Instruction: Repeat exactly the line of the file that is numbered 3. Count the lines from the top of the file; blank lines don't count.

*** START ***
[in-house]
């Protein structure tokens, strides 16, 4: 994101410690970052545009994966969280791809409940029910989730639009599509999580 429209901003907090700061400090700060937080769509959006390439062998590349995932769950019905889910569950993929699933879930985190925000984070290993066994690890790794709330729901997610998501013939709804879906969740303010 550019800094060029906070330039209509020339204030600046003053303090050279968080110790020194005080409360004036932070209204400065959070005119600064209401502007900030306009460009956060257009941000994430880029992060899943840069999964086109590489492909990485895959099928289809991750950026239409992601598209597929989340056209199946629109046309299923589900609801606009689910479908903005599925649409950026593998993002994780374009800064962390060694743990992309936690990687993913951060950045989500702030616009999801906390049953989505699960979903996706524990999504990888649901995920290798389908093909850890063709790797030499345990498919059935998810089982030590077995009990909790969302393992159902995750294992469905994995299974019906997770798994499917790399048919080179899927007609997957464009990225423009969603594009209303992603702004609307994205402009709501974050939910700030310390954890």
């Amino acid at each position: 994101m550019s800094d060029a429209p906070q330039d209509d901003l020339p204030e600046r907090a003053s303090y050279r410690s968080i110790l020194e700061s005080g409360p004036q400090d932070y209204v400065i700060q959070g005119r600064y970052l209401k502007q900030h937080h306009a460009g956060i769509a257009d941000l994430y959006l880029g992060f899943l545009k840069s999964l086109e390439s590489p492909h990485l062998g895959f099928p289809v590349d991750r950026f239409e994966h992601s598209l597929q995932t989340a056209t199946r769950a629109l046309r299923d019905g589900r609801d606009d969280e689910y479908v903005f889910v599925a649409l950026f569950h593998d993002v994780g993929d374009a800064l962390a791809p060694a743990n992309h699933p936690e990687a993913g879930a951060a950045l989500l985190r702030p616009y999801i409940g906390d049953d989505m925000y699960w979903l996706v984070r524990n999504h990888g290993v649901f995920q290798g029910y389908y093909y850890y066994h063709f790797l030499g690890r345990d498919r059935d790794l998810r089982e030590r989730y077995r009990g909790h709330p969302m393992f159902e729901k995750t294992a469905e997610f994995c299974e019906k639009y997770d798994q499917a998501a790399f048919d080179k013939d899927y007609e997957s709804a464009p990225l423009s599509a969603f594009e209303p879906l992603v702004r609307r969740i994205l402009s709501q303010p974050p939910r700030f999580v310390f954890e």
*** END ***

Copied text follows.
């Amino acid at each position: 994101m550019s800094d060029a429209p906070q330039d209509d901003l020339p204030e600046r907090a003053s303090y050279r410690s968080i110790l020194e700061s005080g409360p004036q400090d932070y209204v400065i700060q959070g005119r600064y970052l209401k502007q900030h937080h306009a460009g956060i769509a257009d941000l994430y959006l880029g992060f899943l545009k840069s999964l086109e390439s590489p492909h990485l062998g895959f099928p289809v590349d991750r950026f239409e994966h992601s598209l597929q995932t989340a056209t199946r769950a629109l046309r299923d019905g589900r609801d606009d969280e689910y479908v903005f889910v599925a649409l950026f569950h593998d993002v994780g993929d374009a800064l962390a791809p060694a743990n992309h699933p936690e990687a993913g879930a951060a950045l989500l985190r702030p616009y999801i409940g906390d049953d989505m925000y699960w979903l996706v984070r524990n999504h990888g290993v649901f995920q290798g029910y389908y093909y850890y066994h063709f790797l030499g690890r345990d498919r059935d790794l998810r089982e030590r989730y077995r009990g909790h709330p969302m393992f159902e729901k995750t294992a469905e997610f994995c299974e019906k639009y997770d798994q499917a998501a790399f048919d080179k013939d899927y007609e997957s709804a464009p990225l423009s599509a969603f594009e209303p879906l992603v702004r609307r969740i994205l402009s709501q303010p974050p939910r700030f999580v310390f954890e």